Partialling out age and sex variance is a standard procedure in IQ studies, and I don’t see how that could bias their results in favor of a genetic model. The assumption made is that there are no sex- or age-specific genetic interactions that affect IQ variance. If there in fact were such interactions, they would attenuate the estimate of heritability. The same applies to the question of comparability of different samples. The empirical Bayes method is used to get more accurate estimates of factor scores, and it’s difficult to see how that could bias the results, either.

        The results of Davies et al. have been replicated in other samples. See here, here, and here, for example.

        If you disagree with the GCTA results, please explain how they could be obtained if the conclusion of genetic effects is in fact wrong. If you cannot provide even a hypothetical alternative model, you don’t have a case. I have discussed this research with others that dispute them, but none of them have been able to provide a plausible alternative model. Vague hand-waving about possible confounds doesn’t cut it.

  2. This post makes the hereditarian case for us. At the moment, I don’t really see much to add on top of what the other commenters have.

    I will say this: this seems to be running Occam’s Razor in reverse. One should ask oneself which explanation for all this evidence has the fewest terms and requires the fewest assumptions?

    Second, it’s generally wise (not to mention good scientific practice) to adjust one’s beliefs on the basis of the evidence, not to try to get the evidence to fit a particular a priori belief.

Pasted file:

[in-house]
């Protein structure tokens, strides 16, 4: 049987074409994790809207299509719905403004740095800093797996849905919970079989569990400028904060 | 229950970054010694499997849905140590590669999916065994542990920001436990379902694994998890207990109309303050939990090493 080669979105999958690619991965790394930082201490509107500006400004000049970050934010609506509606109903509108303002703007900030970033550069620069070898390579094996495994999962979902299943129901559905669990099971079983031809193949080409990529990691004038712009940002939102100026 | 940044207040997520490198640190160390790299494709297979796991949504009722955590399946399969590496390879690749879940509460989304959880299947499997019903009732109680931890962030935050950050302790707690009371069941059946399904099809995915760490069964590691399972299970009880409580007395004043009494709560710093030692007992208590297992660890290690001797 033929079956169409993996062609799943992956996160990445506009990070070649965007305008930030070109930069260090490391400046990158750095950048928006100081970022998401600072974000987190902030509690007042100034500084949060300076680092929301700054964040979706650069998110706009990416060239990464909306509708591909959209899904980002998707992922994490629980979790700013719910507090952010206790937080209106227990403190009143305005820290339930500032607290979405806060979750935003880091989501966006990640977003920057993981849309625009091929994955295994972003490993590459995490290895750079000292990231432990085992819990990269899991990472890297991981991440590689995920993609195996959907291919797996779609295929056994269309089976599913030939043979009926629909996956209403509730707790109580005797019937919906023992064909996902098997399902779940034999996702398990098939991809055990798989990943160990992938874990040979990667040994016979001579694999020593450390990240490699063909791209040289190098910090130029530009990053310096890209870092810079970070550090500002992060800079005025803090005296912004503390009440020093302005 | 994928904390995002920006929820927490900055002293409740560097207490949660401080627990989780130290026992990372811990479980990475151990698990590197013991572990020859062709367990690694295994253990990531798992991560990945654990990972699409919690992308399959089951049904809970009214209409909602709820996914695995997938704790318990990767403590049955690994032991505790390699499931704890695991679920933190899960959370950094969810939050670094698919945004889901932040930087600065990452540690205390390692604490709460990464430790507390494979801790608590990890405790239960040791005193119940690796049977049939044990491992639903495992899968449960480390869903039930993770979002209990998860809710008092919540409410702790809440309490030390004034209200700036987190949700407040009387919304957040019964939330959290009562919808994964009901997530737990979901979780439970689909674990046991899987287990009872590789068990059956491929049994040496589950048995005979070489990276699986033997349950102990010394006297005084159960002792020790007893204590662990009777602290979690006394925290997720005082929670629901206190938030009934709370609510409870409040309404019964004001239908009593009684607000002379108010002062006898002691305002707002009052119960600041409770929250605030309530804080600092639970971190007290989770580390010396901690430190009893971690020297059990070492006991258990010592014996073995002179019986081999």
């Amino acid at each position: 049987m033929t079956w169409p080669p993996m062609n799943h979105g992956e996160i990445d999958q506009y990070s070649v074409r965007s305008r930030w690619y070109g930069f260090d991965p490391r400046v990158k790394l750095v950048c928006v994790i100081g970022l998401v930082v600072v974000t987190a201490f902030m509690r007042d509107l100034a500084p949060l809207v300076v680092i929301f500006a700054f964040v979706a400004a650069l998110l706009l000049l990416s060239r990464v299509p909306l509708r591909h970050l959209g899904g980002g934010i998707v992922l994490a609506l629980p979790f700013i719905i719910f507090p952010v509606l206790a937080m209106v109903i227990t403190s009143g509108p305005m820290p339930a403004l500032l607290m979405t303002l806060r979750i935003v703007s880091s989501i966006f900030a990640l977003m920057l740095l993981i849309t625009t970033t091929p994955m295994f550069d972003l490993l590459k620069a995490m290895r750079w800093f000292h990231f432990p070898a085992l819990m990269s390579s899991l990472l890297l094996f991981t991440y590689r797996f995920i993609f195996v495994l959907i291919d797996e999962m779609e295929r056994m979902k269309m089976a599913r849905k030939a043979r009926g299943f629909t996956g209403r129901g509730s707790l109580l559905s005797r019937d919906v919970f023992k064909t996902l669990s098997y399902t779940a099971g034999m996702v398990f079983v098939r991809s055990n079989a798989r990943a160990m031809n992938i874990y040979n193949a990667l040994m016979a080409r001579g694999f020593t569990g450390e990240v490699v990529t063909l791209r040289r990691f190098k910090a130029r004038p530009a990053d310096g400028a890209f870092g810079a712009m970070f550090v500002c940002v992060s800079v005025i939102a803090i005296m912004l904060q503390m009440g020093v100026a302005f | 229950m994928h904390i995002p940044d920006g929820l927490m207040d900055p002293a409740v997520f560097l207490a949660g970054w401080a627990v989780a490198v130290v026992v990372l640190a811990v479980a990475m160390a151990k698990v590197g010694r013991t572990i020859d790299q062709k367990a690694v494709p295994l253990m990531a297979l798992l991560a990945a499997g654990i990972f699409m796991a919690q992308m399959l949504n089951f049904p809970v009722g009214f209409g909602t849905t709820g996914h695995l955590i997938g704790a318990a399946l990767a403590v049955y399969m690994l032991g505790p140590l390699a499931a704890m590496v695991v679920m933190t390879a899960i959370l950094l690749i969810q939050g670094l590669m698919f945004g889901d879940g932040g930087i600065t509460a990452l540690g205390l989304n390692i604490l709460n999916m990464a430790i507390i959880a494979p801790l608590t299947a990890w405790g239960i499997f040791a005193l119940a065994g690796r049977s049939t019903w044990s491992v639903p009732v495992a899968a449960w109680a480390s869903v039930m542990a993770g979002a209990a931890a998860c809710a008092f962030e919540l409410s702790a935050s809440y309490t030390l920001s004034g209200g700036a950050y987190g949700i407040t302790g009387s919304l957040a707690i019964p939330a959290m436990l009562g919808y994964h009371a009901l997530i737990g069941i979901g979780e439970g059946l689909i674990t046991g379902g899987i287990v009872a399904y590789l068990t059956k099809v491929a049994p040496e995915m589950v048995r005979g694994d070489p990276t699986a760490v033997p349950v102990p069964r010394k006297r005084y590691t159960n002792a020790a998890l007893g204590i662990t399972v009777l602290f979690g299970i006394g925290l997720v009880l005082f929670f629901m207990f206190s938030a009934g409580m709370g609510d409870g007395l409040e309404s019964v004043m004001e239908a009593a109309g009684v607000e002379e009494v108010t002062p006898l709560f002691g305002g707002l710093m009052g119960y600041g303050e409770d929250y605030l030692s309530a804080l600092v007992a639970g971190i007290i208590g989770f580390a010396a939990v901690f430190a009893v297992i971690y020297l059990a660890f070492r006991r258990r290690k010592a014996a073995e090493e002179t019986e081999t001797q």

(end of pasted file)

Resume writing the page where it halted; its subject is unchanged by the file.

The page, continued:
Well I will comment on one thing for completeness’s sake:

    The finding that identical twins are much more similar than non-identical twins could then be due to a shared epigenetics: the identical twins’ on-off switches are synchronised in the womb, whilst this does not hold for the on-off switches of the non-identical twins for whom the same womb produces a different epigenetic effect. I have no idea as to the nitty-gritty of this, but can see how it might happen in principle.

    This part is complete nonsense. See:

    Epigenetics smackdown at the Guardian « Why Evolution Is True

    • Typical bogon reply. Quick link to an article only related to a much stronger version of what I am proposing, a repeat of the fact that I wish to believe something (not actually believe something) and then a haughty couple of ad nominems. Thanks for visiting. It’s been great.

      • I have no idea how gather that my post contains an ad hominem, but OK.

        My link (one of many on the topic I could have chosen) doesn’t just address Lamarckian epigenetics but addresses within generation change (which is also overblown).

        In any case, turning to within-utero epigenetics to explain the higher correlation between MZ vs DZ twins is an Occam’s Butterknife explanation. We know that there is extra genetic similarity between MZ twins, but you’re proposing adding an extra element, one that isn’t necessary given the evidence we have.